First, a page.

KUCHING: Former Dewan Rakyat senator Datuk Seri Doris Brodie has called for continued efforts to preserve the Gawai tradition and culture to ensure it would not lose its authenticity and meaning in the future.

She also stressed the importance of Dayak youths to be encouraged to understand and appreciate it.

“Dayaks comprise not less than 25 ethnic groups who celebrate many types of Gawai. The Iban alone celebrates Gawai Antu, Gawai Batu, Gawai Kenyalang just to name a few.

Doris Brodie

“However, Gawai which is celebrated on June 1 every year since it was officially gazetted in 1965, is traditionally a day to express gratitude to recognise and mark a bountiful rice harvest for the Dayaks,” she told New Sarawak Tribune recently.

Doris said Gawai is thus a religious occasion to many Dayaks who haven’t embraced Christianity.

“To the rest, it is a social occasion where family members and relatives get together normally over a variety of sumptuous food including ‘pansoh’, ‘penganan’, ‘lulun’ etc,” she said.

She said the traditional rice wine (tuak) is almost a must-serve drink especially for the Iban community.

On the dresses, Doris recalled during her younger days, most people were dressed in their traditional costumes during Gawai Day, especially in the longhouses where Gawai is celebrated pompously.

“Display of pua kumbu in every household is a must.

“In the modern days, people just dress according to their mood and style. However, many still incorporate Dayak ethnic motifs in their fashion designs,” she said.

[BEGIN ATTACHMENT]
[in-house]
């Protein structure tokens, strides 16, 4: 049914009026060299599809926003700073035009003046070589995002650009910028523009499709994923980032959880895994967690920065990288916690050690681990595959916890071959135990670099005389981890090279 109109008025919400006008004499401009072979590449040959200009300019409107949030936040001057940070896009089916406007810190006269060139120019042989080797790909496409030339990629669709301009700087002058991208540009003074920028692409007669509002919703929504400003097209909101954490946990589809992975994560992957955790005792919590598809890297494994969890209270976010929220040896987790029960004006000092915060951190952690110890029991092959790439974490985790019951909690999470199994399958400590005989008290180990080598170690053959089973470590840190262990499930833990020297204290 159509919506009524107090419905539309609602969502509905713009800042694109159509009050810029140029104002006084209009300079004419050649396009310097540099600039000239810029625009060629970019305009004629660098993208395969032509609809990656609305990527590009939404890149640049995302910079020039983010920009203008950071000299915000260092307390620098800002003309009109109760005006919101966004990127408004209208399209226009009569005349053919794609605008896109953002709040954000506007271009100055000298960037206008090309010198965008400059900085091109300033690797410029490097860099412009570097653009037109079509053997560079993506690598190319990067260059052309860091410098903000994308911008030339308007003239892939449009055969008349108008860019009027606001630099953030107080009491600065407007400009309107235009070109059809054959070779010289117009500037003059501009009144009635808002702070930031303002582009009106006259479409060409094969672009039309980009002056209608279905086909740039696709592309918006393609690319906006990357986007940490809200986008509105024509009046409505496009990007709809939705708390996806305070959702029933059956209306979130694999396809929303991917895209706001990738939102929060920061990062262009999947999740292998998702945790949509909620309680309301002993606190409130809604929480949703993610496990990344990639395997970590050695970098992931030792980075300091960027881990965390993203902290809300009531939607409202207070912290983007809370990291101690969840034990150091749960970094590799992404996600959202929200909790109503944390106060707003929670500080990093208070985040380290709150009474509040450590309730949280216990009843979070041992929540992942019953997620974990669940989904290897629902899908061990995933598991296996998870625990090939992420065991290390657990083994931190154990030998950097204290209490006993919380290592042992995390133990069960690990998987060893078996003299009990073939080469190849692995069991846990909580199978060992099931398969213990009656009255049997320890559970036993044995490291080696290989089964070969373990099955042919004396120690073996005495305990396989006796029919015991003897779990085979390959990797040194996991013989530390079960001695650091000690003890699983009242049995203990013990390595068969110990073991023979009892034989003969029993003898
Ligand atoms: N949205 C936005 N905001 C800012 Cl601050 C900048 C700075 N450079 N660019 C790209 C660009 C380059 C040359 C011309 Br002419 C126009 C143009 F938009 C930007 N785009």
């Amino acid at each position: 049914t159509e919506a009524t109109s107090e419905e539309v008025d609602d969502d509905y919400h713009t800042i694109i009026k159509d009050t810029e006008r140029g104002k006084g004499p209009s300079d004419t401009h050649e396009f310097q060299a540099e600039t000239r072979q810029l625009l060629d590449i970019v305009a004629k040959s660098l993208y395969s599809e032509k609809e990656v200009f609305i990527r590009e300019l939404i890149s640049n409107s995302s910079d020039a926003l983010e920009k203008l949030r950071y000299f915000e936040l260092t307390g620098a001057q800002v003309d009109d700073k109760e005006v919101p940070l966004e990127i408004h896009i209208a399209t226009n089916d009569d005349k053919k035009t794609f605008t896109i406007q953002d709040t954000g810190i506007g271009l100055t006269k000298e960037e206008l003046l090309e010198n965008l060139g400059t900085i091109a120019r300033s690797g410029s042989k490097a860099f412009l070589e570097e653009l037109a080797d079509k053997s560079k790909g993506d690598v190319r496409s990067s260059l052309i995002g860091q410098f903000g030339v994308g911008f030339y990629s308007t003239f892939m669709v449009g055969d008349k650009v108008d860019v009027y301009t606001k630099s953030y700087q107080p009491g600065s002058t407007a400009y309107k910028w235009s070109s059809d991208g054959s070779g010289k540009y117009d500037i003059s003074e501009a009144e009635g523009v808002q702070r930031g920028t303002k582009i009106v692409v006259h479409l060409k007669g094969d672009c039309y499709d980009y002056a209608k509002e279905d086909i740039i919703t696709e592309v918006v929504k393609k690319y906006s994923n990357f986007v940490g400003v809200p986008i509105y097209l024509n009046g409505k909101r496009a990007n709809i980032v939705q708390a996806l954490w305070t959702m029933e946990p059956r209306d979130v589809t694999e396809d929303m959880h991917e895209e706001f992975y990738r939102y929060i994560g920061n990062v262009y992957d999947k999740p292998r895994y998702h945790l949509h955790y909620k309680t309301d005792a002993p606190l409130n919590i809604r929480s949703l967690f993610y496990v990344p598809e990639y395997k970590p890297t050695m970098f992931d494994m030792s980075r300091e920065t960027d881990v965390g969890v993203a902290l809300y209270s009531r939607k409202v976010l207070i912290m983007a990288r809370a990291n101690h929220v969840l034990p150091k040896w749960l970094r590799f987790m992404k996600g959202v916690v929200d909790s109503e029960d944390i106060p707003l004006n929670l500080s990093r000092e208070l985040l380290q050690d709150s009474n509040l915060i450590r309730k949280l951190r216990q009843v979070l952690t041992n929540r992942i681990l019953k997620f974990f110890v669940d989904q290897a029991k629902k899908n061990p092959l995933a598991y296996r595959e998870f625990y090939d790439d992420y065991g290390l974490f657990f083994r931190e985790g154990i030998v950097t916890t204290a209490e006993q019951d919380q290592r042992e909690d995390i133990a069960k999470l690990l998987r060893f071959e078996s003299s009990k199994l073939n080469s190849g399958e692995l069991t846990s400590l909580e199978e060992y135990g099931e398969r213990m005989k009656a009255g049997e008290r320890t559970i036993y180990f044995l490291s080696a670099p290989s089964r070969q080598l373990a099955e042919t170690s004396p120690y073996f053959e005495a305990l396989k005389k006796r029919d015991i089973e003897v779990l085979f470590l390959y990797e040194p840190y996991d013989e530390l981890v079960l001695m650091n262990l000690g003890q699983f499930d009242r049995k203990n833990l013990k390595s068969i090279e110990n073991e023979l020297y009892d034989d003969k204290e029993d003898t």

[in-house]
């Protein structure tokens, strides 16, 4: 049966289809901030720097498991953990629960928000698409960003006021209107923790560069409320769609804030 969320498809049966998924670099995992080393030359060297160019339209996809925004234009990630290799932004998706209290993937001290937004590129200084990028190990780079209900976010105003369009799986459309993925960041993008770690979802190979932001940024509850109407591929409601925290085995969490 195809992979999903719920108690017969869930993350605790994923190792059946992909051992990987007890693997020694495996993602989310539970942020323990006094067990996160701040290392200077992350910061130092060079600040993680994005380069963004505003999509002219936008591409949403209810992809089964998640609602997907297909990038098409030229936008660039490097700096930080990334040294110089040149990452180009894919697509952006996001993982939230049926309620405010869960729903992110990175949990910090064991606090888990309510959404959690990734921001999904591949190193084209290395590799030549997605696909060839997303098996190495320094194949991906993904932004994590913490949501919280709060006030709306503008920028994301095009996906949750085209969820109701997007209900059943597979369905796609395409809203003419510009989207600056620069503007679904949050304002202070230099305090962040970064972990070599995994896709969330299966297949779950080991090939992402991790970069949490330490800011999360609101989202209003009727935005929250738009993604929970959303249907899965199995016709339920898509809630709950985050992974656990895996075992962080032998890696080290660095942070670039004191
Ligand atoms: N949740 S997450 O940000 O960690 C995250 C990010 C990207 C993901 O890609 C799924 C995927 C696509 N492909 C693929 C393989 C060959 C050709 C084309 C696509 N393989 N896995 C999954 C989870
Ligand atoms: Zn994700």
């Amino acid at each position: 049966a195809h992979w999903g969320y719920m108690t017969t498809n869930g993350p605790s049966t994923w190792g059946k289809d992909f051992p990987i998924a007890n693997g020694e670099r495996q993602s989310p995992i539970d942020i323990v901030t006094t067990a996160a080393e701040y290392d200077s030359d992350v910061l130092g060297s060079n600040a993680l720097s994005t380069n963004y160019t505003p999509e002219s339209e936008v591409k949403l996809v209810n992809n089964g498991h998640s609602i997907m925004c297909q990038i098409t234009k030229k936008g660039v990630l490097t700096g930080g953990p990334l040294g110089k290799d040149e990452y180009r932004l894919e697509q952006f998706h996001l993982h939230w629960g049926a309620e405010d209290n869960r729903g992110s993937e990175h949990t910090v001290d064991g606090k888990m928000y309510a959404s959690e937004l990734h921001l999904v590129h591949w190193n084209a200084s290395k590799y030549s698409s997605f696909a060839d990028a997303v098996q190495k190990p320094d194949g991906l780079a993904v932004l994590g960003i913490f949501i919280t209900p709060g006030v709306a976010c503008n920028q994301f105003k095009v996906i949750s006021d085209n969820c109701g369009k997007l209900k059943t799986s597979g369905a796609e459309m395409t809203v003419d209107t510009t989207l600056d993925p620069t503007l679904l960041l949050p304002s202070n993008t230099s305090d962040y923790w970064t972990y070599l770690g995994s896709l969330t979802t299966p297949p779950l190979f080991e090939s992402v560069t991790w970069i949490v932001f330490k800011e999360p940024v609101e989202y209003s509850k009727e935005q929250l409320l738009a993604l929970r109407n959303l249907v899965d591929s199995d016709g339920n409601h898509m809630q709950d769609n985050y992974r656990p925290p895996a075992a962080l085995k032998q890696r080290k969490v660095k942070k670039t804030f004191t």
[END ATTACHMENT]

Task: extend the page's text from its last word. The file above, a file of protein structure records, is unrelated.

Doris went on to point out that the Miring ceremony, which is the epitome of the Iban tradition, and usually done by the Iban Community to honour and thank the ‘petara’ (gods), spirits and ancestors for their blessings and guidance by those who still hold to this belief.

Meanwhile, ngajat, ‘bepantun’ and ‘betaboh’ are amongst the many things the Dayaks will perform during Gawai festivals.

“In these modern times, karaoke singing and modern dancing also find their slots amongst the merry making activities in the longhouses,” she commented.

Though times have changed, Doris said that Gawai is a time for Sarawakians to come together regardless of whatever divides or differences they may have.

“It should also be a time to reflect on the past and to make plans and adjustments for the betterment of the future,” she said.

“I wish to take this opportunity to wish all my fellow Dayaks a blessed Gawai Dayak celebration. May the spirit of Gawai bring us better understanding and hopes for the future; Gayu Guru Gerai Nyamai.”